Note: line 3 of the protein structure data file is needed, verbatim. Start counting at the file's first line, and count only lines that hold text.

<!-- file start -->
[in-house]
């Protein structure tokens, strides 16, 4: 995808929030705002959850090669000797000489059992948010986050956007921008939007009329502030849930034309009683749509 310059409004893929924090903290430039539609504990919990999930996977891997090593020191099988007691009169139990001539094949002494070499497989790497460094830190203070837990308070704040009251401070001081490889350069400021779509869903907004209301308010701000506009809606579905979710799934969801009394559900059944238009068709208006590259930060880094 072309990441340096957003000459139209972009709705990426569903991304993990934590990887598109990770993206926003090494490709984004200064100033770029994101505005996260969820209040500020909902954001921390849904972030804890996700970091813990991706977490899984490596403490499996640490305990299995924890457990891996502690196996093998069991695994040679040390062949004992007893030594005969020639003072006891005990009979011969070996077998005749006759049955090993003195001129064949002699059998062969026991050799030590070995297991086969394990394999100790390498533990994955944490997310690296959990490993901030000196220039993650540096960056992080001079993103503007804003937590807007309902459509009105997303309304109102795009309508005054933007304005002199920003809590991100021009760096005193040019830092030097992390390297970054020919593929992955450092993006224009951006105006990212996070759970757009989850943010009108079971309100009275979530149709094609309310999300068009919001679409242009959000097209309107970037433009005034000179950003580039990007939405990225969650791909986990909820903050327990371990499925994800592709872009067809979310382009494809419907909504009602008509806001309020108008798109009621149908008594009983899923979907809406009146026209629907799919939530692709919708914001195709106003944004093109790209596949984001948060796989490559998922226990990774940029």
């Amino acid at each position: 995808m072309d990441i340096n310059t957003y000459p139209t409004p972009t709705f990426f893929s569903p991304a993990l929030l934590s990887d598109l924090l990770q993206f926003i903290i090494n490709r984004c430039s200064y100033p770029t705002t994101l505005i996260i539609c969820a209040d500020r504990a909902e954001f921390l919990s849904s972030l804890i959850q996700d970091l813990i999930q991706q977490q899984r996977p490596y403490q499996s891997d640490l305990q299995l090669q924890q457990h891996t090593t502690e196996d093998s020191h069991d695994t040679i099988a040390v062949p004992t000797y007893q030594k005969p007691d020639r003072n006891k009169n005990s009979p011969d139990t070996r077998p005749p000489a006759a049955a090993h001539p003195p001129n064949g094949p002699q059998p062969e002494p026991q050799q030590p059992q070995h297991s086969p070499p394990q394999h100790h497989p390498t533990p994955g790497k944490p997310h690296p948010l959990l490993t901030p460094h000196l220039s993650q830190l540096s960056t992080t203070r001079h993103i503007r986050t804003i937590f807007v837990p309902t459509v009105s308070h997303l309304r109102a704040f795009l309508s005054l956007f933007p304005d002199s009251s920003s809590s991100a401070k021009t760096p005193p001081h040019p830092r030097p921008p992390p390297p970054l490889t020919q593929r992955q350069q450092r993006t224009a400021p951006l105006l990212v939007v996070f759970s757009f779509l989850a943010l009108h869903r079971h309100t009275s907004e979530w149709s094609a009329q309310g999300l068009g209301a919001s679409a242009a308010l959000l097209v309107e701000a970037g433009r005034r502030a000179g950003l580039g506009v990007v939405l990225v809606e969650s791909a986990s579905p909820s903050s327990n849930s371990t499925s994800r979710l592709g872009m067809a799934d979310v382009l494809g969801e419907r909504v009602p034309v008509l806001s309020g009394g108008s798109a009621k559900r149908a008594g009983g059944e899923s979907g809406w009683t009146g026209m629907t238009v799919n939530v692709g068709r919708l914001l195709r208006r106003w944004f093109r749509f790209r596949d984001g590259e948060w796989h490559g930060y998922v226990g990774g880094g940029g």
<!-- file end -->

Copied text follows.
């Amino acid at each position: 995808m072309d990441i340096n310059t957003y000459p139209t409004p972009t709705f990426f893929s569903p991304a993990l929030l934590s990887d598109l924090l990770q993206f926003i903290i090494n490709r984004c430039s200064y100033p770029t705002t994101l505005i996260i539609c969820a209040d500020r504990a909902e954001f921390l919990s849904s972030l804890i959850q996700d970091l813990i999930q991706q977490q899984r996977p490596y403490q499996s891997d640490l305990q299995l090669q924890q457990h891996t090593t502690e196996d093998s020191h069991d695994t040679i099988a040390v062949p004992t000797y007893q030594k005969p007691d020639r003072n006891k009169n005990s009979p011969d139990t070996r077998p005749p000489a006759a049955a090993h001539p003195p001129n064949g094949p002699q059998p062969e002494p026991q050799q030590p059992q070995h297991s086969p070499p394990q394999h100790h497989p390498t533990p994955g790497k944490p997310h690296p948010l959990l490993t901030p460094h000196l220039s993650q830190l540096s960056t992080t203070r001079h993103i503007r986050t804003i937590f807007v837990p309902t459509v009105s308070h997303l309304r109102a704040f795009l309508s005054l956007f933007p304005d002199s009251s920003s809590s991100a401070k021009t760096p005193p001081h040019p830092r030097p921008p992390p390297p970054l490889t020919q593929r992955q350069q450092r993006t224009a400021p951006l105006l990212v939007v996070f759970s757009f779509l989850a943010l009108h869903r079971h309100t009275s907004e979530w149709s094609a009329q309310g999300l068009g209301a919001s679409a242009a308010l959000l097209v309107e701000a970037g433009r005034r502030a000179g950003l580039g506009v990007v939405l990225v809606e969650s791909a986990s579905p909820s903050s327990n849930s371990t499925s994800r979710l592709g872009m067809a799934d979310v382009l494809g969801e419907r909504v009602p034309v008509l806001s309020g009394g108008s798109a009621k559900r149908a008594g009983g059944e899923s979907g809406w009683t009146g026209m629907t238009v799919n939530v692709g068709r919708l914001l195709r208006r106003w944004f093109r749509f790209r596949d984001g590259e948060w796989h490559g930060y998922v226990g990774g880094g940029g």